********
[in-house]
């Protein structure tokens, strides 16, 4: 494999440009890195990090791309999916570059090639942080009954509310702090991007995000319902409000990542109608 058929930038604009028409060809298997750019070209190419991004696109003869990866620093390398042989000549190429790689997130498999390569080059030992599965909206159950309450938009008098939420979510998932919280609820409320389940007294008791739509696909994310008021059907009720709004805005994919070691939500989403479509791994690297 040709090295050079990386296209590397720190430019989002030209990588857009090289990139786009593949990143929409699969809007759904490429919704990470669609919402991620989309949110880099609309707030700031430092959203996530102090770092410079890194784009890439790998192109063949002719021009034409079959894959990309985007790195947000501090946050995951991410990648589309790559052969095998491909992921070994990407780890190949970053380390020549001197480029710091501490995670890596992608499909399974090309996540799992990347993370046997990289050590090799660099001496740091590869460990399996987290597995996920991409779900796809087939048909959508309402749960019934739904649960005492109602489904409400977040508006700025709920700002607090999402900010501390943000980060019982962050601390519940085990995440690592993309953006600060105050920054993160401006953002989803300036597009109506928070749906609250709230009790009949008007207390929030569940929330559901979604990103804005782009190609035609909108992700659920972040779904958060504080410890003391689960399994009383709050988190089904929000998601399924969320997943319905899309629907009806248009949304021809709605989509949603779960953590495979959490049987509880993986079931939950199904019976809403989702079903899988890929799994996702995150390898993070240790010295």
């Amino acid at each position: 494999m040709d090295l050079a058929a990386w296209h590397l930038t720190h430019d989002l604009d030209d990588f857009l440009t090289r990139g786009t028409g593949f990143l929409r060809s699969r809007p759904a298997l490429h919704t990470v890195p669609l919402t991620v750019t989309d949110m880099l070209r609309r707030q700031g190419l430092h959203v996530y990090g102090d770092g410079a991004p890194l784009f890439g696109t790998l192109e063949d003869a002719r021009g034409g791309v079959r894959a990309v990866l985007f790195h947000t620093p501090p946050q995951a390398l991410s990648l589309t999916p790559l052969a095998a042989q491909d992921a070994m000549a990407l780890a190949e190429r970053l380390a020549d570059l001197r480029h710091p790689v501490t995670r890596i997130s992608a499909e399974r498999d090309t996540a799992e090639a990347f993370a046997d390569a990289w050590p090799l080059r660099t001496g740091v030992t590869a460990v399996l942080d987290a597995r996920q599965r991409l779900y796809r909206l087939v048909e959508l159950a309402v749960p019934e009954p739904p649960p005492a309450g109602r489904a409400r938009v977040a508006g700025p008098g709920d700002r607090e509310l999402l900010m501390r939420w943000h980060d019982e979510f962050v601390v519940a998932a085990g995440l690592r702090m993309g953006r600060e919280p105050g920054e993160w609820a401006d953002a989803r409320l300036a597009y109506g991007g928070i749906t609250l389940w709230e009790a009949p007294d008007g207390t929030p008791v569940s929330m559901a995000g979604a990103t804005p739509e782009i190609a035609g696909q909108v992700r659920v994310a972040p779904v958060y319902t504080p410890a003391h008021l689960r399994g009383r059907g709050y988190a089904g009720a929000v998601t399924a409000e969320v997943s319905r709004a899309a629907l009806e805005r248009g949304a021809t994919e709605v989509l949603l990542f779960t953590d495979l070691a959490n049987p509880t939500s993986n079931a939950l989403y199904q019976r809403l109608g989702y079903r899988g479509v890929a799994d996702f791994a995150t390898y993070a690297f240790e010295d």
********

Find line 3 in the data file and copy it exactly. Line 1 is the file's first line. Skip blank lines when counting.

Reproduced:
């Amino acid at each position: 494999m040709d090295l050079a058929a990386w296209h590397l930038t720190h430019d989002l604009d030209d990588f857009l440009t090289r990139g786009t028409g593949f990143l929409r060809s699969r809007p759904a298997l490429h919704t990470v890195p669609l919402t991620v750019t989309d949110m880099l070209r609309r707030q700031g190419l430092h959203v996530y990090g102090d770092g410079a991004p890194l784009f890439g696109t790998l192109e063949d003869a002719r021009g034409g791309v079959r894959a990309v990866l985007f790195h947000t620093p501090p946050q995951a390398l991410s990648l589309t999916p790559l052969a095998a042989q491909d992921a070994m000549a990407l780890a190949e190429r970053l380390a020549d570059l001197r480029h710091p790689v501490t995670r890596i997130s992608a499909e399974r498999d090309t996540a799992e090639a990347f993370a046997d390569a990289w050590p090799l080059r660099t001496g740091v030992t590869a460990v399996l942080d987290a597995r996920q599965r991409l779900y796809r909206l087939v048909e959508l159950a309402v749960p019934e009954p739904p649960p005492a309450g109602r489904a409400r938009v977040a508006g700025p008098g709920d700002r607090e509310l999402l900010m501390r939420w943000h980060d019982e979510f962050v601390v519940a998932a085990g995440l690592r702090m993309g953006r600060e919280p105050g920054e993160w609820a401006d953002a989803r409320l300036a597009y109506g991007g928070i749906t609250l389940w709230e009790a009949p007294d008007g207390t929030p008791v569940s929330m559901a995000g979604a990103t804005p739509e782009i190609a035609g696909q909108v992700r659920v994310a972040p779904v958060y319902t504080p410890a003391h008021l689960r399994g009383r059907g709050y988190a089904g009720a929000v998601t399924a409000e969320v997943s319905r709004a899309a629907l009806e805005r248009g949304a021809t994919e709605v989509l949603l990542f779960t953590d495979l070691a959490n049987p509880t939500s993986n079931a939950l989403y199904q019976r809403l109608g989702y079903r899988g479509v890929a799994d996702f791994a995150t390898y993070a690297f240790e010295d």